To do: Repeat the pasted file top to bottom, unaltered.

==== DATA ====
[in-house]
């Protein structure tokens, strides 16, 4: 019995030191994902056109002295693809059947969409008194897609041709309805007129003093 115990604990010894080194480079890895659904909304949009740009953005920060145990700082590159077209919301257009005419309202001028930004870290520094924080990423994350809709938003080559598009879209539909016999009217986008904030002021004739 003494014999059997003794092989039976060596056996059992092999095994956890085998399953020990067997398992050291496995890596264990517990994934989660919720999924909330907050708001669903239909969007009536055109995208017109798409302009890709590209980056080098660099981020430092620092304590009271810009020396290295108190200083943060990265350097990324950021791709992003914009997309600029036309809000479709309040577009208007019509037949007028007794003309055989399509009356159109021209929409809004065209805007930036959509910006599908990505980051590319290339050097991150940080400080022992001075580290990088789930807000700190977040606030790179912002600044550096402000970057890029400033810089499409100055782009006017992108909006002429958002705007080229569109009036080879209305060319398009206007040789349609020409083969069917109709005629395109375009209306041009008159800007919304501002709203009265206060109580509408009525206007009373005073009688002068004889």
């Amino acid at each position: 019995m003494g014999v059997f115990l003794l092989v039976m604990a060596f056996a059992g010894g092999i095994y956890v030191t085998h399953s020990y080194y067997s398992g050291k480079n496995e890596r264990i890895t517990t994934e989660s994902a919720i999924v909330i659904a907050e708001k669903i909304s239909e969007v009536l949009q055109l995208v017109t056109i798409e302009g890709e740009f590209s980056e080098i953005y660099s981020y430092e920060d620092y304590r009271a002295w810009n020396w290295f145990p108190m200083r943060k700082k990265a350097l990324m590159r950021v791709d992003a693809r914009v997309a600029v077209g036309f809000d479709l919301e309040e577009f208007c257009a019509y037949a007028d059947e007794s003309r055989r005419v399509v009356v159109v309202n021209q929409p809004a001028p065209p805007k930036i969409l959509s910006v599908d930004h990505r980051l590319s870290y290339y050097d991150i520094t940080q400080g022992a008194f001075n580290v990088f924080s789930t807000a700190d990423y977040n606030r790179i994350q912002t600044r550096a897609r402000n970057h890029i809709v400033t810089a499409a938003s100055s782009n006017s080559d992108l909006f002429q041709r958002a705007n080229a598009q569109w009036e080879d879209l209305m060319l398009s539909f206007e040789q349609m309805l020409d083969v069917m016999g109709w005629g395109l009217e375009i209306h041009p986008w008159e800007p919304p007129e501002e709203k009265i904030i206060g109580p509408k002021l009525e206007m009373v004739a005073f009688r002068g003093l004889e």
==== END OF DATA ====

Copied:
[in-house]
């Protein structure tokens, strides 16, 4: 019995030191994902056109002295693809059947969409008194897609041709309805007129003093 115990604990010894080194480079890895659904909304949009740009953005920060145990700082590159077209919301257009005419309202001028930004870290520094924080990423994350809709938003080559598009879209539909016999009217986008904030002021004739 003494014999059997003794092989039976060596056996059992092999095994956890085998399953020990067997398992050291496995890596264990517990994934989660919720999924909330907050708001669903239909969007009536055109995208017109798409302009890709590209980056080098660099981020430092620092304590009271810009020396290295108190200083943060990265350097990324950021791709992003914009997309600029036309809000479709309040577009208007019509037949007028007794003309055989399509009356159109021209929409809004065209805007930036959509910006599908990505980051590319290339050097991150940080400080022992001075580290990088789930807000700190977040606030790179912002600044550096402000970057890029400033810089499409100055782009006017992108909006002429958002705007080229569109009036080879209305060319398009206007040789349609020409083969069917109709005629395109375009209306041009008159800007919304501002709203009265206060109580509408009525206007009373005073009688002068004889």
């Amino acid at each position: 019995m003494g014999v059997f115990l003794l092989v039976m604990a060596f056996a059992g010894g092999i095994y956890v030191t085998h399953s020990y080194y067997s398992g050291k480079n496995e890596r264990i890895t517990t994934e989660s994902a919720i999924v909330i659904a907050e708001k669903i909304s239909e969007v009536l949009q055109l995208v017109t056109i798409e302009g890709e740009f590209s980056e080098i953005y660099s981020y430092e920060d620092y304590r009271a002295w810009n020396w290295f145990p108190m200083r943060k700082k990265a350097l990324m590159r950021v791709d992003a693809r914009v997309a600029v077209g036309f809000d479709l919301e309040e577009f208007c257009a019509y037949a007028d059947e007794s003309r055989r005419v399509v009356v159109v309202n021209q929409p809004a001028p065209p805007k930036i969409l959509s910006v599908d930004h990505r980051l590319s870290y290339y050097d991150i520094t940080q400080g022992a008194f001075n580290v990088f924080s789930t807000a700190d990423y977040n606030r790179i994350q912002t600044r550096a897609r402000n970057h890029i809709v400033t810089a499409a938003s100055s782009n006017s080559d992108l909006f002429q041709r958002a705007n080229a598009q569109w009036e080879d879209l209305m060319l398009s539909f206007e040789q349609m309805l020409d083969v069917m016999g109709w005629g395109l009217e375009i209306h041009p986008w008159e800007p919304p007129e501002e709203k009265i904030i206060g109580p509408k002021l009525e206007m009373v004739a005073f009688r002068g003093l004889e």